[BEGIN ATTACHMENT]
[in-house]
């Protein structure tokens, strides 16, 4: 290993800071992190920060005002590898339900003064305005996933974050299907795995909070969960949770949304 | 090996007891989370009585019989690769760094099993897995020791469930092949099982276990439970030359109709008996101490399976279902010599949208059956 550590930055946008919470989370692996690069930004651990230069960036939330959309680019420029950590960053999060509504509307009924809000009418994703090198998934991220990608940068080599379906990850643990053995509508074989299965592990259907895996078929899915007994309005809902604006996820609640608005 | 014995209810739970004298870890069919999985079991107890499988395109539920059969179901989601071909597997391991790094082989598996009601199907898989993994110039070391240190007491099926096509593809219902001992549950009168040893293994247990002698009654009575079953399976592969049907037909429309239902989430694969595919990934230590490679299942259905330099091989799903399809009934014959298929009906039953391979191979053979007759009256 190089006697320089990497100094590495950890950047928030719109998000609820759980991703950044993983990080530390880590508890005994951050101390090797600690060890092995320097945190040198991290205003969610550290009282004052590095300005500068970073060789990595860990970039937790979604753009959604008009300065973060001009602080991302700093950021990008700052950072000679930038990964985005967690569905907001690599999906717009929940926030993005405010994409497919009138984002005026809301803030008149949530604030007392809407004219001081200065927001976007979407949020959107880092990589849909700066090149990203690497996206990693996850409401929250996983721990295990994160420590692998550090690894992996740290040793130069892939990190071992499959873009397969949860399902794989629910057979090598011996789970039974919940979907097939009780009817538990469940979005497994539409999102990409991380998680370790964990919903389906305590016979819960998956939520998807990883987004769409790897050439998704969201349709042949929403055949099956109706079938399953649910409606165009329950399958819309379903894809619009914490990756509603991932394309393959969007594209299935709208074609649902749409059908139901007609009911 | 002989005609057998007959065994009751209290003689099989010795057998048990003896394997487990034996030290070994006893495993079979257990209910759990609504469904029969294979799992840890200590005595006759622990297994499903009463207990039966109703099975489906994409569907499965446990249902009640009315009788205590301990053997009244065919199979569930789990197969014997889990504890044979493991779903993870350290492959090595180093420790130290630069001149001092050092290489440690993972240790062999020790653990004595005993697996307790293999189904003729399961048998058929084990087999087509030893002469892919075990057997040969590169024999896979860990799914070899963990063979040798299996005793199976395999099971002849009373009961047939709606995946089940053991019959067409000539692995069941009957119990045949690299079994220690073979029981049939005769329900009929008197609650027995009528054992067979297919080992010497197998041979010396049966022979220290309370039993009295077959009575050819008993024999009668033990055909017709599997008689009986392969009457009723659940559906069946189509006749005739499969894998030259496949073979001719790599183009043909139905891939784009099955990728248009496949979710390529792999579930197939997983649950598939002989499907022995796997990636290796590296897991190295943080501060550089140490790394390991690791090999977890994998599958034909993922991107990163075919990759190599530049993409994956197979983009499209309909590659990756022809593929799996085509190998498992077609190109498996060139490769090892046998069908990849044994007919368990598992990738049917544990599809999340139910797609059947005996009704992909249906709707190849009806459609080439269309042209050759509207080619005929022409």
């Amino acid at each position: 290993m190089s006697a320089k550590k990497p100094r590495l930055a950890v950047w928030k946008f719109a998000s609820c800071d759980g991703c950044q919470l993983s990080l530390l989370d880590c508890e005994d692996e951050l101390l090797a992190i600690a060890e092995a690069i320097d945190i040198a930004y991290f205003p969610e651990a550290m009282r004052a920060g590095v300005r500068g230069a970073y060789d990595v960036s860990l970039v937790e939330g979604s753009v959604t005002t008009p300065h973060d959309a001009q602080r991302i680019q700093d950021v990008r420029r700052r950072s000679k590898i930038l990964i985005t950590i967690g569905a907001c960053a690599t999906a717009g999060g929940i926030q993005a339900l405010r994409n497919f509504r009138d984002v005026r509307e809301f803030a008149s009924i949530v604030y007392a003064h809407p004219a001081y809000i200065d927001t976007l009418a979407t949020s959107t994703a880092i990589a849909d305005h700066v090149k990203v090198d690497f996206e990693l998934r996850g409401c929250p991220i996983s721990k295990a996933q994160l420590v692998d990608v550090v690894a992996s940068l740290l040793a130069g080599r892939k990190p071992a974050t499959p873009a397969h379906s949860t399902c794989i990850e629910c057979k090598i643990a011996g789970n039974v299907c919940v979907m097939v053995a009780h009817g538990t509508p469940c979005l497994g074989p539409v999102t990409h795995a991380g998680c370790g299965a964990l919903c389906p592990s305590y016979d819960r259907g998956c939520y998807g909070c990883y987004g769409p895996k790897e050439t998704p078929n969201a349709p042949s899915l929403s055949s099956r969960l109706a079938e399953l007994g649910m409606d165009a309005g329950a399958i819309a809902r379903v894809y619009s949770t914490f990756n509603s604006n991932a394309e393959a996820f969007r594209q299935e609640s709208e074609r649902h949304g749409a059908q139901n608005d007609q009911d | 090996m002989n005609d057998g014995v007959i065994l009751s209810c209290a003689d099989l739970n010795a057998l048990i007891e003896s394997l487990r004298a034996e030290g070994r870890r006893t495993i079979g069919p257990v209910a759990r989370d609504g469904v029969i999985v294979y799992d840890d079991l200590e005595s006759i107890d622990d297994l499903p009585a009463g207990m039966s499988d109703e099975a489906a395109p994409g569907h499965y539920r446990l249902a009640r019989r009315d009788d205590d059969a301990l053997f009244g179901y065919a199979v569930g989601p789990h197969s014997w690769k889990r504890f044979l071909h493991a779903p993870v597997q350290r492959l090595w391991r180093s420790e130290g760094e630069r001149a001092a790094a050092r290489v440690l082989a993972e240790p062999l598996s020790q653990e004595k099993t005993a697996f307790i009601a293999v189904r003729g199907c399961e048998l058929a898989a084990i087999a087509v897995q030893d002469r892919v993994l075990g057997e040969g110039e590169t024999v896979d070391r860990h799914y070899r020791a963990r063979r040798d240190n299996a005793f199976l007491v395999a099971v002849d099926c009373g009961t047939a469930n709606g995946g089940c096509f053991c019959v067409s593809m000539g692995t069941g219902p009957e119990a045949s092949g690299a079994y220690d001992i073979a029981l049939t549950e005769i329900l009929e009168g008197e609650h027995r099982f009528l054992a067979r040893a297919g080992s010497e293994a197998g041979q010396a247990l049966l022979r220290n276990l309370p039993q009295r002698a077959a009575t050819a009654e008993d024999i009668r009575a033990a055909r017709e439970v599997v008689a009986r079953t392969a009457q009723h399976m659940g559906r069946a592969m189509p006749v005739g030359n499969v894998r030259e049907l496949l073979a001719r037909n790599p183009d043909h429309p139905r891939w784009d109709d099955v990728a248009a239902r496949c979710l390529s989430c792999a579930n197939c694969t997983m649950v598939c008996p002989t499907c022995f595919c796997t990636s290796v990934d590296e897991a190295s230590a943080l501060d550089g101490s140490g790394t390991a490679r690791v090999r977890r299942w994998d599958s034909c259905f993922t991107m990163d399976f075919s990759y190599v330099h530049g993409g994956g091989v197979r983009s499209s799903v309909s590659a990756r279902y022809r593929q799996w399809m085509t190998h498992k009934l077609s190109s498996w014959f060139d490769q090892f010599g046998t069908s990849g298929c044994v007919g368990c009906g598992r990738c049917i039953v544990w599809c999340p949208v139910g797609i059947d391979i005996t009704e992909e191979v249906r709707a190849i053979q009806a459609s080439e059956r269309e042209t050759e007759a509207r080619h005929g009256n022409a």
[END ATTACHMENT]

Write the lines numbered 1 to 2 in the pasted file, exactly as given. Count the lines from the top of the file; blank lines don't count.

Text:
[in-house]
């Protein structure tokens, strides 16, 4: 290993800071992190920060005002590898339900003064305005996933974050299907795995909070969960949770949304 | 090996007891989370009585019989690769760094099993897995020791469930092949099982276990439970030359109709008996101490399976279902010599949208059956 550590930055946008919470989370692996690069930004651990230069960036939330959309680019420029950590960053999060509504509307009924809000009418994703090198998934991220990608940068080599379906990850643990053995509508074989299965592990259907895996078929899915007994309005809902604006996820609640608005 | 014995209810739970004298870890069919999985079991107890499988395109539920059969179901989601071909597997391991790094082989598996009601199907898989993994110039070391240190007491099926096509593809219902001992549950009168040893293994247990002698009654009575079953399976592969049907037909429309239902989430694969595919990934230590490679299942259905330099091989799903399809009934014959298929009906039953391979191979053979007759009256 190089006697320089990497100094590495950890950047928030719109998000609820759980991703950044993983990080530390880590508890005994951050101390090797600690060890092995320097945190040198991290205003969610550290009282004052590095300005500068970073060789990595860990970039937790979604753009959604008009300065973060001009602080991302700093950021990008700052950072000679930038990964985005967690569905907001690599999906717009929940926030993005405010994409497919009138984002005026809301803030008149949530604030007392809407004219001081200065927001976007979407949020959107880092990589849909700066090149990203690497996206990693996850409401929250996983721990295990994160420590692998550090690894992996740290040793130069892939990190071992499959873009397969949860399902794989629910057979090598011996789970039974919940979907097939009780009817538990469940979005497994539409999102990409991380998680370790964990919903389906305590016979819960998956939520998807990883987004769409790897050439998704969201349709042949929403055949099956109706079938399953649910409606165009329950399958819309379903894809619009914490990756509603991932394309393959969007594209299935709208074609649902749409059908139901007609009911 | 002989005609057998007959065994009751209290003689099989010795057998048990003896394997487990034996030290070994006893495993079979257990209910759990609504469904029969294979799992840890200590005595006759622990297994499903009463207990039966109703099975489906994409569907499965446990249902009640009315009788205590301990053997009244065919199979569930789990197969014997889990504890044979493991779903993870350290492959090595180093420790130290630069001149001092050092290489440690993972240790062999020790653990004595005993697996307790293999189904003729399961048998058929084990087999087509030893002469892919075990057997040969590169024999896979860990799914070899963990063979040798299996005793199976395999099971002849009373009961047939709606995946089940053991019959067409000539692995069941009957119990045949690299079994220690073979029981049939005769329900009929008197609650027995009528054992067979297919080992010497197998041979010396049966022979220290309370039993009295077959009575050819008993024999009668033990055909017709599997008689009986392969009457009723659940559906069946189509006749005739499969894998030259496949073979001719790599183009043909139905891939784009099955990728248009496949979710390529792999579930197939997983649950598939002989499907022995796997990636290796590296897991190295943080501060550089140490790394390991690791090999977890994998599958034909993922991107990163075919990759190599530049993409994956197979983009499209309909590659990756022809593929799996085509190998498992077609190109498996060139490769090892046998069908990849044994007919368990598992990738049917544990599809999340139910797609059947005996009704992909249906709707190849009806459609080439269309042209050759509207080619005929022409």